The ACLU and Myths About the USA Patriot Act by Gregory Hilton

This full page ACLU newspaper ad aginst the Patriot Act appeared in The New York Times.

This full page ACLU newspaper ad aginst the Patriot Act appeared in The New York Times.

The USA Patriot Act was enacted in the month after 9/11, and the title of the legislation is an abbreviation for Uniting and Strengthening America by Providing Appropriate Tools Required to Intercept and Obstruct Terrorism. Senator Barack Obama voted for renewal of the Patriot Act in 2005 but he made critical remarks about the legislation during the 2008 campaign. Many liberal activists cited Obama’s background as a Constitutional law professor. They had been expecting the new President to seek repeal of this legislation, but so far his Justice Department is complying with the Patriot Act. This has been a big disappointment for the American Civil Liberties Union (ACLU), and Obama is also opposing them by continuing the Bush Administrations Military Commissions and the indefinite imprisonment of various terrorists.
The ACLU has been spreading myths about the Patriot Act since 2001. They claim that primarily because of the Patriot Act, “The Bush years were a nightmare for the shredding of the Constitution and our legal protections.” According to the ACLU “Many people are unaware that their library habits could become the target of government surveillance. In a free society, such monitoring is odious and unnecessary. . . The secrecy that surrounds section 215 leads us to a society where the ‘thought police’ can target us for what we choose to read or what Websites we visit.”
The reality is that the Patriot Act specifically protects Americans’ First Amendment rights, and terrorism investigators have no interest in the library habits of ordinary Americans. Historically, terrorists and spies have used libraries to plan and carry out activities that threaten our national security. If terrorists or spies use libraries, we should not allow them to become safe havens for their terrorist or clandestine activities. The Patriot Act ensures that business records – whether from a library or any other business – can be obtained in national security investigations with the permission of a federal judge.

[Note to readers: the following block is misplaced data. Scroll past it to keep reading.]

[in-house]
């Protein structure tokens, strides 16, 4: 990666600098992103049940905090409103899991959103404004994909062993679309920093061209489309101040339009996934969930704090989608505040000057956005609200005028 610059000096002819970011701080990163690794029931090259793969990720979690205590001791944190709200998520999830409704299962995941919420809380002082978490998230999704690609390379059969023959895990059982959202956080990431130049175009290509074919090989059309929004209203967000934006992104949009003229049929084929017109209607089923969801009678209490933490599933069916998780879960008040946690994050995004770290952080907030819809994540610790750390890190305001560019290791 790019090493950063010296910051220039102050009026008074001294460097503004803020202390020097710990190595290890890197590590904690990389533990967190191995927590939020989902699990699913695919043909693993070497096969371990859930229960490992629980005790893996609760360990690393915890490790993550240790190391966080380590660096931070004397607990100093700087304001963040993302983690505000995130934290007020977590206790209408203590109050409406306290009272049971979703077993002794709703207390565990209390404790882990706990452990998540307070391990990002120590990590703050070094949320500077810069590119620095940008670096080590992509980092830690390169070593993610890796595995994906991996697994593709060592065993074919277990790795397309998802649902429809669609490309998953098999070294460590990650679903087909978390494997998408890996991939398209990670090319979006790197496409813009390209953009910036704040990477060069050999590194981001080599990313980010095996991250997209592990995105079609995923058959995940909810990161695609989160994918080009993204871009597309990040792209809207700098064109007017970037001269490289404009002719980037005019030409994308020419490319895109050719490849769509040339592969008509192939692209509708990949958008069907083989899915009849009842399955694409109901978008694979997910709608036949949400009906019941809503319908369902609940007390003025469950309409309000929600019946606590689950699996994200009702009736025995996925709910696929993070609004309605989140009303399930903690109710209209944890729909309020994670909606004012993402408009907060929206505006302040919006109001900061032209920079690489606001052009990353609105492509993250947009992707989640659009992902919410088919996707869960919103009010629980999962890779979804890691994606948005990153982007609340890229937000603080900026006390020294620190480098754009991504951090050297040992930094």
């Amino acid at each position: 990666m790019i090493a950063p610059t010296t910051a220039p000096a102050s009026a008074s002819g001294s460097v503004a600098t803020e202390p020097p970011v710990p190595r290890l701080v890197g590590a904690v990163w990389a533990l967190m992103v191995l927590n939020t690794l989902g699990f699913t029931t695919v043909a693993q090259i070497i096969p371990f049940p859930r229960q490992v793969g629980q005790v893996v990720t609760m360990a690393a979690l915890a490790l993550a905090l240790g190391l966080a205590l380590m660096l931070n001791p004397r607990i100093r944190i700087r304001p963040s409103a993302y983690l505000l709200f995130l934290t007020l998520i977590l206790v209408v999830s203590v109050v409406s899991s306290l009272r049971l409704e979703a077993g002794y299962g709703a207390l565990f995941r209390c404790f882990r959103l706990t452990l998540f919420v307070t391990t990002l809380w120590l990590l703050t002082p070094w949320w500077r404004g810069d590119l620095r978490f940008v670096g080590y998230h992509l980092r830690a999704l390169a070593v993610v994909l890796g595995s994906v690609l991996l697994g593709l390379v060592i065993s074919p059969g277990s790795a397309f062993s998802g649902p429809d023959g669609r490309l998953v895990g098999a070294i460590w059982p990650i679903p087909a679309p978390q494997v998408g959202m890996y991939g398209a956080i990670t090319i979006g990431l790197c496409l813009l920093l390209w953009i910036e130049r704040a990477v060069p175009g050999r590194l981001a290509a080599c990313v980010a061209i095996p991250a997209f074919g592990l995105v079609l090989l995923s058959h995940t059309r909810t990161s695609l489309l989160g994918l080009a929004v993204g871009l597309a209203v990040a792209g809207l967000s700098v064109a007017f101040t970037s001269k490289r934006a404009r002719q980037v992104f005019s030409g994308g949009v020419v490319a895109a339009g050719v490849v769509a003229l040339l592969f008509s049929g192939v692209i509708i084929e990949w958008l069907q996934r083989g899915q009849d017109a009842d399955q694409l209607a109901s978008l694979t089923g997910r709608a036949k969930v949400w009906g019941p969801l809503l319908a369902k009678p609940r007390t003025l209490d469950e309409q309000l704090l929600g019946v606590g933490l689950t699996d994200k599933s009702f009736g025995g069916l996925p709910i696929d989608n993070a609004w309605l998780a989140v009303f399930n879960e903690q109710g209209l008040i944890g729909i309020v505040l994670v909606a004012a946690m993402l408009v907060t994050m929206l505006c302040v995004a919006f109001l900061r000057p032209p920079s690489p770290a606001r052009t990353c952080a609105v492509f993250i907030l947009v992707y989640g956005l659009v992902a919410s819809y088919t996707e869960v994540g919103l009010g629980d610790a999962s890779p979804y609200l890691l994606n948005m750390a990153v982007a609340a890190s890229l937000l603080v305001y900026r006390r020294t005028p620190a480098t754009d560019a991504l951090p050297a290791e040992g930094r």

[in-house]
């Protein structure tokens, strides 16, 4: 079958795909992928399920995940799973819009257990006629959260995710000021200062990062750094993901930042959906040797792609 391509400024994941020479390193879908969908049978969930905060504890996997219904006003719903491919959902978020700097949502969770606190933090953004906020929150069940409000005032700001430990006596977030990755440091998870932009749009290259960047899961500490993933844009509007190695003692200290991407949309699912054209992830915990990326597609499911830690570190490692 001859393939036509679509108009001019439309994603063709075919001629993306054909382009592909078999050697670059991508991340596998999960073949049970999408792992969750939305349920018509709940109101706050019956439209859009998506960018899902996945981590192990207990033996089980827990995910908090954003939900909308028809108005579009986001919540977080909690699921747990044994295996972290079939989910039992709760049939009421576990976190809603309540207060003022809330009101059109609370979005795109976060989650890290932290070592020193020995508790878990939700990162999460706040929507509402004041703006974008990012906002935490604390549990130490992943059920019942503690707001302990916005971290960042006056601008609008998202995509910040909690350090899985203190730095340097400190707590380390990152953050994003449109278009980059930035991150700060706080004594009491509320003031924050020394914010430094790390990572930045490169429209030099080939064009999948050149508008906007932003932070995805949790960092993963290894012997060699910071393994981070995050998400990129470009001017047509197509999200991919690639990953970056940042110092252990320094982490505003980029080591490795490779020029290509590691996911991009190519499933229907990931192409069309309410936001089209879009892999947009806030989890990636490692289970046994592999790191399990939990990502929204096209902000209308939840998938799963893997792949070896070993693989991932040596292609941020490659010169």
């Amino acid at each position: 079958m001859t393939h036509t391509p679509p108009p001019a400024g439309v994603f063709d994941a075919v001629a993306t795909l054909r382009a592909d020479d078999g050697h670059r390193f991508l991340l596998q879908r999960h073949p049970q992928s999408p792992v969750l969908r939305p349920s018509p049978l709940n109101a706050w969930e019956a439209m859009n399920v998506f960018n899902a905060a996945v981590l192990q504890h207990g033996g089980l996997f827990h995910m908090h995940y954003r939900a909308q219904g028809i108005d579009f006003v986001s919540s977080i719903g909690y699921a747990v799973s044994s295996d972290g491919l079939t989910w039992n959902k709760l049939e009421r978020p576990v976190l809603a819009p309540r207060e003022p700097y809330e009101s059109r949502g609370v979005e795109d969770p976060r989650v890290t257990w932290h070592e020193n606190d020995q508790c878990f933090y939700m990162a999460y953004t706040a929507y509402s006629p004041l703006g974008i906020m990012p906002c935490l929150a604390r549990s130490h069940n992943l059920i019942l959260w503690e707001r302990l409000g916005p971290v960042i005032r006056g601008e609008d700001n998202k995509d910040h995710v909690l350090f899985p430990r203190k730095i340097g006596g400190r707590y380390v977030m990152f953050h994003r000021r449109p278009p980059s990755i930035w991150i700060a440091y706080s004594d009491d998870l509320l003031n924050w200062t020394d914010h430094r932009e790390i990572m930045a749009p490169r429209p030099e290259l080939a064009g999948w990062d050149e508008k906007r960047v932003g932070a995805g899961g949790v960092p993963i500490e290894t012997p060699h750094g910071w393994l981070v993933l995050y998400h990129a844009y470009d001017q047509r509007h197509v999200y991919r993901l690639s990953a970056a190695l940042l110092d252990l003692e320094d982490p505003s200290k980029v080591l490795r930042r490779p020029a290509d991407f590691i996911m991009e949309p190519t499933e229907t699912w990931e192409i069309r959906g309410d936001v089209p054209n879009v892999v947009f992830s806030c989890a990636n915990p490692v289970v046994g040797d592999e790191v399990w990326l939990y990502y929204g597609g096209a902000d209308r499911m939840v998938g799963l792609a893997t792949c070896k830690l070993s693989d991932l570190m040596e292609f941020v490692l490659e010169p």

Examining business records often provides the key that investigators are looking for to solve a wide range of crimes. Investigators might seek select records from hardware stores or chemical plants, for example, to find out who bought materials to make a bomb, or bank records to see who’s sending money to terrorists. Law enforcement authorities have always been able to obtain business records in criminal cases through grand jury subpoenas, and continue to do so in national security cases where appropriate. In a recent domestic terrorism case, for example, a grand jury served a subpoena on a bookseller to obtain records showing that a suspect had purchased a book giving instructions on how to build a particularly unusual detonator that had been used in several bombings. This was important evidence identifying the suspect as the bomber.
Under the Patriot Act, the government can ask a federal court (the Foreign Intelligence Surveillance Court) to order production of records through grand jury subpoenas. This federal court, however, can issue these orders only after the government demonstrates the records are sought for an authorized investigation to obtain foreign intelligence information. Congress reviews the government’s use of business records under the Act. Every six months, the Attorney General must “fully inform” Congress on how it has been implemented.
The ACLU also claims the Patriot Act “allows law enforcement agencies to delay giving notice when they conduct a search. . . . This provision marks a sea change in the way search warrants are executed in the United States.” What the ACLU does not say is that delayed notification search warrants are a long-existing, crime-fighting tool upheld by courts nationwide for decades in organized crime, drug cases and child pornography. The Patriot Act simply codified the authority law enforcement had already had for decades. This tool is a vital for detecting and incapacitating terrorists before they are able to strike.
In some cases if criminals are tipped off too early to an investigation, they might flee, destroy evidence, intimidate or kill witnesses, cut off contact with associates, or take other action to evade arrest. Therefore, federal courts in narrow circumstances long have allowed law enforcement to delay for a limited time when the subject is told that a judicially-approved search warrant has been executed. This tool can be used only with a court order, in extremely narrow circumstances when immediate notification may result in death or physical harm to an individual, flight from prosecution, evidence tampering, witness intimidation, or serious jeopardy to an investigation. The reasonable delay gives law enforcement time to identify the criminal’s associates, eliminate immediate threats to our communities, and coordinate the arrests of multiple individuals without tipping them off beforehand. In all cases, law enforcement must give notice that property has been searched or seized.
The Supreme Court has held the Fourth Amendment does not require law enforcement to give immediate notice of the execution of a search warrant. The Supreme Court emphasized “that covert entries are constitutional in some circumstances, at least if they are made pursuant to a warrant.” In fact, the Court stated that an argument to the contrary was “frivolous.” Dalia v. U.S., 441 U.S. 238 (1979)

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